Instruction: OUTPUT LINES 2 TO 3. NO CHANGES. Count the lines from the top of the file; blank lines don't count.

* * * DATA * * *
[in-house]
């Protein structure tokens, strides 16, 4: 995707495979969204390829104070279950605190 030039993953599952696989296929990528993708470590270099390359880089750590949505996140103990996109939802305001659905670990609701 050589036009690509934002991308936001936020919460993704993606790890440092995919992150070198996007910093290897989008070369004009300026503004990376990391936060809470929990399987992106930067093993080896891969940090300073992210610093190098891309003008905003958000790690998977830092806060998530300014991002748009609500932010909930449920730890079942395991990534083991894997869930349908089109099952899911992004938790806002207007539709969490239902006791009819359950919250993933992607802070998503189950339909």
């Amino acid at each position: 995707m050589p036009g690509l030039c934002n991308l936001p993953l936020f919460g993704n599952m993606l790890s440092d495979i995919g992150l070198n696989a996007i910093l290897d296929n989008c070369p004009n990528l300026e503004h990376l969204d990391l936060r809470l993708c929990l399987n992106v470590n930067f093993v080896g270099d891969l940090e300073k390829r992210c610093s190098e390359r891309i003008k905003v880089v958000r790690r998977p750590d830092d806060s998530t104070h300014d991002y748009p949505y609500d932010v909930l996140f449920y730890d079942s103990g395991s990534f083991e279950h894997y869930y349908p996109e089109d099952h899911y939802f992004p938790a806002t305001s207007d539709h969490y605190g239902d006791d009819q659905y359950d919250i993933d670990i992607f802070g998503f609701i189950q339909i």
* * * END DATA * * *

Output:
């Protein structure tokens, strides 16, 4: 995707495979969204390829104070279950605190 030039993953599952696989296929990528993708470590270099390359880089750590949505996140103990996109939802305001659905670990609701 050589036009690509934002991308936001936020919460993704993606790890440092995919992150070198996007910093290897989008070369004009300026503004990376990391936060809470929990399987992106930067093993080896891969940090300073992210610093190098891309003008905003958000790690998977830092806060998530300014991002748009609500932010909930449920730890079942395991990534083991894997869930349908089109099952899911992004938790806002207007539709969490239902006791009819359950919250993933992607802070998503189950339909």
């Amino acid at each position: 995707m050589p036009g690509l030039c934002n991308l936001p993953l936020f919460g993704n599952m993606l790890s440092d495979i995919g992150l070198n696989a996007i910093l290897d296929n989008c070369p004009n990528l300026e503004h990376l969204d990391l936060r809470l993708c929990l399987n992106v470590n930067f093993v080896g270099d891969l940090e300073k390829r992210c610093s190098e390359r891309i003008k905003v880089v958000r790690r998977p750590d830092d806060s998530t104070h300014d991002y748009p949505y609500d932010v909930l996140f449920y730890d079942s103990g395991s990534f083991e279950h894997y869930y349908p996109e089109d099952h899911y939802f992004p938790a806002t305001s207007d539709h969490y605190g239902d006791d009819q659905y359950d919250i993933d670990i992607f802070g998503f609701i189950q339909i």